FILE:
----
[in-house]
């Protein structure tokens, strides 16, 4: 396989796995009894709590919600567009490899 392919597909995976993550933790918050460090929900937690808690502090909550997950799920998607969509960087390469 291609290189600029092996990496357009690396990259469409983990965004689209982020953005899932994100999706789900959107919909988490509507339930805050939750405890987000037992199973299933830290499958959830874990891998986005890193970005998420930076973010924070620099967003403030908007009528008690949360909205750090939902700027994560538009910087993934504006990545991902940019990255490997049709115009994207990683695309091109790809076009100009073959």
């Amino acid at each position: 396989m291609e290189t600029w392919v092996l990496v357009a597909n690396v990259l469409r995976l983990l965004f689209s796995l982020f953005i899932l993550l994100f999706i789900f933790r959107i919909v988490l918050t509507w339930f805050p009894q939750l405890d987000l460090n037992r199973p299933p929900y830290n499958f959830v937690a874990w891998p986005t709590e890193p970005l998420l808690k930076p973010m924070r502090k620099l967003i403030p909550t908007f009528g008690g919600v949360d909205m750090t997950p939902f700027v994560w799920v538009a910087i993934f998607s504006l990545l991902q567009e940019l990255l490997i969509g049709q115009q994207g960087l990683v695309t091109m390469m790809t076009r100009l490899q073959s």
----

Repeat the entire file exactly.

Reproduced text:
[in-house]
């Protein structure tokens, strides 16, 4: 396989796995009894709590919600567009490899 392919597909995976993550933790918050460090929900937690808690502090909550997950799920998607969509960087390469 291609290189600029092996990496357009690396990259469409983990965004689209982020953005899932994100999706789900959107919909988490509507339930805050939750405890987000037992199973299933830290499958959830874990891998986005890193970005998420930076973010924070620099967003403030908007009528008690949360909205750090939902700027994560538009910087993934504006990545991902940019990255490997049709115009994207990683695309091109790809076009100009073959």
């Amino acid at each position: 396989m291609e290189t600029w392919v092996l990496v357009a597909n690396v990259l469409r995976l983990l965004f689209s796995l982020f953005i899932l993550l994100f999706i789900f933790r959107i919909v988490l918050t509507w339930f805050p009894q939750l405890d987000l460090n037992r199973p299933p929900y830290n499958f959830v937690a874990w891998p986005t709590e890193p970005l998420l808690k930076p973010m924070r502090k620099l967003i403030p909550t908007f009528g008690g919600v949360d909205m750090t997950p939902f700027v994560w799920v538009a910087i993934f998607s504006l990545l991902q567009e940019l990255l490997i969509g049709q115009q994207g960087l990683v695309t091109m390469m790809t076009r100009l490899q073959s």